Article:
Not since Mrs. O'Leary's cow kicked over the lantern has one steer caused such a stir. The revelation in May that a cow in Alberta, Canada, died from bovine spongiform encephalopathy—more commonly known as mad cow disease—has sparked a series of reactions in the United States, ranging from a ban on Canadian cattle and beef to renewed calls for country-of-origin labeling.
Country-of-origin labeling on meat should begin immediately rather than waiting for the Sept. 30, 2004, implementation deadline the federal government has set, said the Consumer Federation of America, along with other consumer-advocacy groups and some cattle associations. The labeling regulations, passed as part of the 2002 Farm Bill, will require retailers to label beef, pork, lamb, seafood, vegetables and peanuts with their country of origin. Retailers can do this only if their suppliers and, in turn, the packers, processors, growers and breeders also certify the origins of their product. Failure to comply with the law can result in fines of up to $10,000 per incident.
For meat to qualify for a "Made in the USA" label, the cattle from which it's derived would have to be born, raised, slaughtered, processed and packed in the United States.
Bill supporters claim that consumers have a right to know where their food is coming from, even though that knowledge may not fully protect them. Art Jeager, associate director for the CFA, wrote a letter to Ann Veneman, secretary of the U.S. Department of Agriculture, imploring her to hasten, if nothing else, the labeling on Canadian beef. "When and if the border reopens to Canadian beef, consumers will want to be able to recognize it in the grocery store," he told NFM. Canadian beef exporters are currently exempted from the country-of-origin labeling required of most products from other countries.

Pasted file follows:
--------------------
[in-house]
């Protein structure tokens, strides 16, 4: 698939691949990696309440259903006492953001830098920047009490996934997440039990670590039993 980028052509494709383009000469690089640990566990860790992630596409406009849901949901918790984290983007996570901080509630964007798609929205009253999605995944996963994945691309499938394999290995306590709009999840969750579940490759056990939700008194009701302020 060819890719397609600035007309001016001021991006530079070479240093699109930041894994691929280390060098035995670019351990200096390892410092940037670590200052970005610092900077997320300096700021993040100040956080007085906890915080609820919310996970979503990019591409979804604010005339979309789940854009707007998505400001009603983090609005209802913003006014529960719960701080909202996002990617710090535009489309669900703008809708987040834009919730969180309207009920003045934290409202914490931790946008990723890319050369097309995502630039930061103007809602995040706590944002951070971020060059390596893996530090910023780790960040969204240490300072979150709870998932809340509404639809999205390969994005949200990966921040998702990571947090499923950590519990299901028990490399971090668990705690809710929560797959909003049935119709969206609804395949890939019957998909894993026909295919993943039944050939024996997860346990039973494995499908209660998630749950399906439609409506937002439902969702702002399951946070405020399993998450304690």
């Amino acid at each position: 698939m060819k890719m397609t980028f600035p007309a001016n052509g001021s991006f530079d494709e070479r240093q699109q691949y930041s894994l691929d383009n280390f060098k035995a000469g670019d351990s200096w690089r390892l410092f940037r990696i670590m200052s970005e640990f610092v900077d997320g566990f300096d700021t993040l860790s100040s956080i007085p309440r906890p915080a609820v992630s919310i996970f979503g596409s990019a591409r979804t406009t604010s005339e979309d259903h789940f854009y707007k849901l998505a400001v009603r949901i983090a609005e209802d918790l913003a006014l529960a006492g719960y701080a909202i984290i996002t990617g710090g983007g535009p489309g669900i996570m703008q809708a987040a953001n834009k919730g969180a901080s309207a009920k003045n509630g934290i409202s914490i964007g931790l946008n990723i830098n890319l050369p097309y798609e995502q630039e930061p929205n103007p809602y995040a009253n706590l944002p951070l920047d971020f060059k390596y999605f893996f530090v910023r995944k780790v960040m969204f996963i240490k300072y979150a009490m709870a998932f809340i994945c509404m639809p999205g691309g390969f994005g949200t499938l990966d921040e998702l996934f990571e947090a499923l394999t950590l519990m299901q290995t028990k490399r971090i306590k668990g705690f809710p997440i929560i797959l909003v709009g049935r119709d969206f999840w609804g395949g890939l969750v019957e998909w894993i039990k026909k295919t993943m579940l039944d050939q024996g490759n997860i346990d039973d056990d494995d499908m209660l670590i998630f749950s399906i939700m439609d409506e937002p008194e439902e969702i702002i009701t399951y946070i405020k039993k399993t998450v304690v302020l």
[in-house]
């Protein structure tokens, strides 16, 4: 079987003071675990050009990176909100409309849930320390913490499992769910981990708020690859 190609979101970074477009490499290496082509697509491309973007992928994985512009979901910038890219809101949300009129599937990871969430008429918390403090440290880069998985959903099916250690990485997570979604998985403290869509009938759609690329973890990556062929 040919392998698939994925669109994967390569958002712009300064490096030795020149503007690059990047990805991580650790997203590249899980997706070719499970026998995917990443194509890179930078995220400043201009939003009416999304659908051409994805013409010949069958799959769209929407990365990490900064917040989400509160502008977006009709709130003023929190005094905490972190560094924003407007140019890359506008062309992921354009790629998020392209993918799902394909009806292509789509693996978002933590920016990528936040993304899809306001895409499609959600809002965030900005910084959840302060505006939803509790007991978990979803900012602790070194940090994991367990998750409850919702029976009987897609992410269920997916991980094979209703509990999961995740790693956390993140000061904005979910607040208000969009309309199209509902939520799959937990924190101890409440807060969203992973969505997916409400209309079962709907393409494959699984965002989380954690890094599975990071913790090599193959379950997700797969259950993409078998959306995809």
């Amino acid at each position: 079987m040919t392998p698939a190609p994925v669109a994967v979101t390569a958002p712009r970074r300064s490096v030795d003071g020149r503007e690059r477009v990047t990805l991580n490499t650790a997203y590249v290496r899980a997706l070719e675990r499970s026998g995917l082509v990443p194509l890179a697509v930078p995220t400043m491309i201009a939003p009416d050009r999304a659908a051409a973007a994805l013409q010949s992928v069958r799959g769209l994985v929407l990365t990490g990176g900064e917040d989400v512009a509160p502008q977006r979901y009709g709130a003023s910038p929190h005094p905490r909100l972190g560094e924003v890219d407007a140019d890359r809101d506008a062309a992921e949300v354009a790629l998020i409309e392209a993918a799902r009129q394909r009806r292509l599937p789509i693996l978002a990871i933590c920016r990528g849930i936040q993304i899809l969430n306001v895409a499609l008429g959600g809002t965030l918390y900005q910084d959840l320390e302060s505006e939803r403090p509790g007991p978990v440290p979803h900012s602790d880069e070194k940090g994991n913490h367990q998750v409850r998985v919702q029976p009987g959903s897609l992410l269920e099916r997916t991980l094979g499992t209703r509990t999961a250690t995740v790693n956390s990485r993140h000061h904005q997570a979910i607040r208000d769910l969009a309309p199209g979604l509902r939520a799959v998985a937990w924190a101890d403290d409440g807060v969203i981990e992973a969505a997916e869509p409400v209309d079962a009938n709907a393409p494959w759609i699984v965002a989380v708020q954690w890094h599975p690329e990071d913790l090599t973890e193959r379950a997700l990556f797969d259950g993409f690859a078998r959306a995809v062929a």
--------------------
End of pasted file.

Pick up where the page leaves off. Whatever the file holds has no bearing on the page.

Consumers want the labeling, too. A Fresh Trends 2002 study found that 86 percent of retail respondents favor COOL. The International Agricultural Trade and Policy Center, a group of agricultural economists and law professors from five universities, estimates that as an aggregate, U.S. consumers are willing to pay $964.5 million extra per year for steaks labeled with country-of-origin information. Using data from a joint study conducted by the University of Nebraska-Lincoln and Colorado State University in March, the IATPC concluded consumers would pay nearly $3.1 billion for labeled ground beef.
Retailers and suppliers, however, have largely opposed the measure, calling COOL's requirements burdensome and costly. A study by the USDA estimated the cost to implement COOL at a cool $1.9 billion. "It's an unworkable idea—for 100 different technical reasons," said John Motley, senior VP of government and public affairs for the Food Marketing Institute, based in Washington, D.C. Not least among those reasons is cost. A U.S. House Appropriations Committee agrees. In mid-June, the panel voted to block the USDA from implementing COOL for meat.
The IATPC contends that the USDA inflated implementation costs by about 90 percent. The actual price, the IATPC reported, would be between $70 million and $193 million, or less than one cent per pound of meat sold. Besides, the group said, the Internal Revenue Service requires similar records to prove cattle were born, raised and slaughtered domestically, so it shouldn't be a stretch to provide them for COOL.
Opponents of the legislation also see it as a way for foreign products to gain an advantage in the international marketplace. "Forcing our producers to do [the paperwork] puts us in a worse position competitively," Motley said. [Foreign exporters] have already absorbed that cost," he said, because other countries have been labeling their products for years. What's more, the new legislation will force American producers to meet more stringent labeling requirements than their foreign counterparts.